Questioned about the best part of his job, Campbell said, “Because I actually work for the team during the work [at Race 101], to be able to see a car going 180 mph around a track and to know we built that [car]—that’s really cool.”
Noting that one of his goals is to make it to the Sprint series, which is the elite level of NASCAR, he commented that, to reach that goal, he needs to learn as much as he can. “Then I’ll be able to move up if I’m good enough,” he said.
For those who picture everyone associated with NASCAR as rednecks interested only in the roar of their motors and the speed of their cars, Campbell was quick to dispel that image. “Every Sunday before a race, in all NASCAR series, there is a church service for everyone who wants to attend.” Continuing, the young man commented, “What I do for the church is just as important to me as what I do for NASCAR.”
Active in his church, he attends Sunday services whenever his driver isn’t racing, and he attends the evening services and activities scheduled during the week. Here Campbell mentioned one of his church activities. “Actually, I’m a Life Group leader for teenage boys. I have about 15 who come regularly. I love that, too,” he said.
Whether he spends time at the church, on the job at Race101, or in the pit during a race, Cody Campbell has apparently found his niche in the world. That includes moving up to the Sprint series, and he’s working toward that reaching that goal. Looking at what the son of Rick and Susie Campbell has accomplished, it’s easy to believe he’ll make it.
Rotary announces date for Spring Blood Screening
The Braxton County Rotary Club has announced the date of their Spring Blood Screening which will be Saturday, April 12.
“We are pleased to again be providing this service to our citizens. It would not be possible without the cooperation of our partners at Braxton County Memorial Hospital,” says Eddie Williams president of the local Rotary club. “The testing represents a 90 percent savings over what is commonly charged by doctor’s offices and medical facilities. It is a value that could very well save your life. As families struggle to meet the ever increasing costs of living, it is important that we don’t forget about our own health and wellbeing,” he added.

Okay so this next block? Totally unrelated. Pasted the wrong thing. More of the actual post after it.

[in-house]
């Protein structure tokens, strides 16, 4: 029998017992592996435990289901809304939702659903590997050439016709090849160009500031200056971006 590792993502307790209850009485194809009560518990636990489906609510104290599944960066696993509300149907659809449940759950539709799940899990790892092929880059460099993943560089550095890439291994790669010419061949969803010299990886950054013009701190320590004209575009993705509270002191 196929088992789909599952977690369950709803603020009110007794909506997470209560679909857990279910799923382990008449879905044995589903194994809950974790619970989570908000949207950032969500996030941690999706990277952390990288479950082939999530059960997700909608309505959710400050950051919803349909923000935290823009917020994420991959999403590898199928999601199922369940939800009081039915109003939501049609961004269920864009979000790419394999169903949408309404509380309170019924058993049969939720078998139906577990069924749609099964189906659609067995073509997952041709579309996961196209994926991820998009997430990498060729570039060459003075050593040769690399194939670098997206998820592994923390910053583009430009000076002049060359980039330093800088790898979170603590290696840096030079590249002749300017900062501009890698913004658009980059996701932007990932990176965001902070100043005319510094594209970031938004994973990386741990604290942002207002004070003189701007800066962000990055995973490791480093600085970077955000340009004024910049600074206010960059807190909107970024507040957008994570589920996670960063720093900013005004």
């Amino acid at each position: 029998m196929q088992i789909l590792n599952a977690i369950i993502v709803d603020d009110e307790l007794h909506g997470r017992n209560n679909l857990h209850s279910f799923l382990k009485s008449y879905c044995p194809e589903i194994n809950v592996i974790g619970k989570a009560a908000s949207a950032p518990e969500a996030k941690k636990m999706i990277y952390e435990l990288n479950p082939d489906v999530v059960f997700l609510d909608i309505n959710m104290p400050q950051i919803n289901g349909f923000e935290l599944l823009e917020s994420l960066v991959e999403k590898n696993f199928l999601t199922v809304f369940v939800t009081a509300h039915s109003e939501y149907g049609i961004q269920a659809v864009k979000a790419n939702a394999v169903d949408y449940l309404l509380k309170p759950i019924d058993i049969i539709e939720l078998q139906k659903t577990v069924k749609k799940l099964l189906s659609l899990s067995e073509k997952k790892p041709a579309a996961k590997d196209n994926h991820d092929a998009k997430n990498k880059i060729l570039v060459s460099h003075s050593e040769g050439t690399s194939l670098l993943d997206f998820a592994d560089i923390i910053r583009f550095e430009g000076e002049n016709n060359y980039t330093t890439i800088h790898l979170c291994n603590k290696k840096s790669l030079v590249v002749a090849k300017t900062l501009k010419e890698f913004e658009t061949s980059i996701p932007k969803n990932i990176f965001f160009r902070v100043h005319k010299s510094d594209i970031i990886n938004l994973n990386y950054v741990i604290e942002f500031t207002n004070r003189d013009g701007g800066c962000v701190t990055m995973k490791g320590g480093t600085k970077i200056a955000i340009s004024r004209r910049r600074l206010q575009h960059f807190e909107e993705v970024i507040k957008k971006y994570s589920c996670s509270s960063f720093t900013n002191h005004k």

The Basic blood profile provides over 30 tests for the one low price of $35. Optional TSH (thyroid), A1c, and PSA testing will be available at a nominal additional cost. Tetanus inoculation will also be offered by the Braxton County Health Department for those who want to get ready for spring cleaning and the gardening season.
The fees are not chargeable to any insurance or third party payor. Cash or check will be accepted. Testing is available to those age 5 years and above.
Results of the testing will be mailed directly to the patient. Physician’s orders are not required. However, it is recommended that those receiving the screening forward the results to their family doctor. Participants must fast for at least eight hours prior to testing.
The Rotary will again be sponsoring a pancake breakfast during the morning of the event in the hospital cafeteria. The additional fee for the morning meal will be $5.
Pre-registration is preferred and is available, from any Braxton County Rotarian, the Citizens’ News office, Braxton County Health Department as well as the Braxton County Senior Center, between Gassaway and Sutton. Anyone wishing additional information may call 304-765-5193.
"Oklahoma" coming to Landmark Studio
Romance, comedy and music come together to create the Landmark Studio for the Arts production of, “Oklahoma!” The well-known production is presented through special arrangement with R & H Theatricals: www.rnh.com and has become a national phenomenon that has been hosted and directed at many different theaters across the county.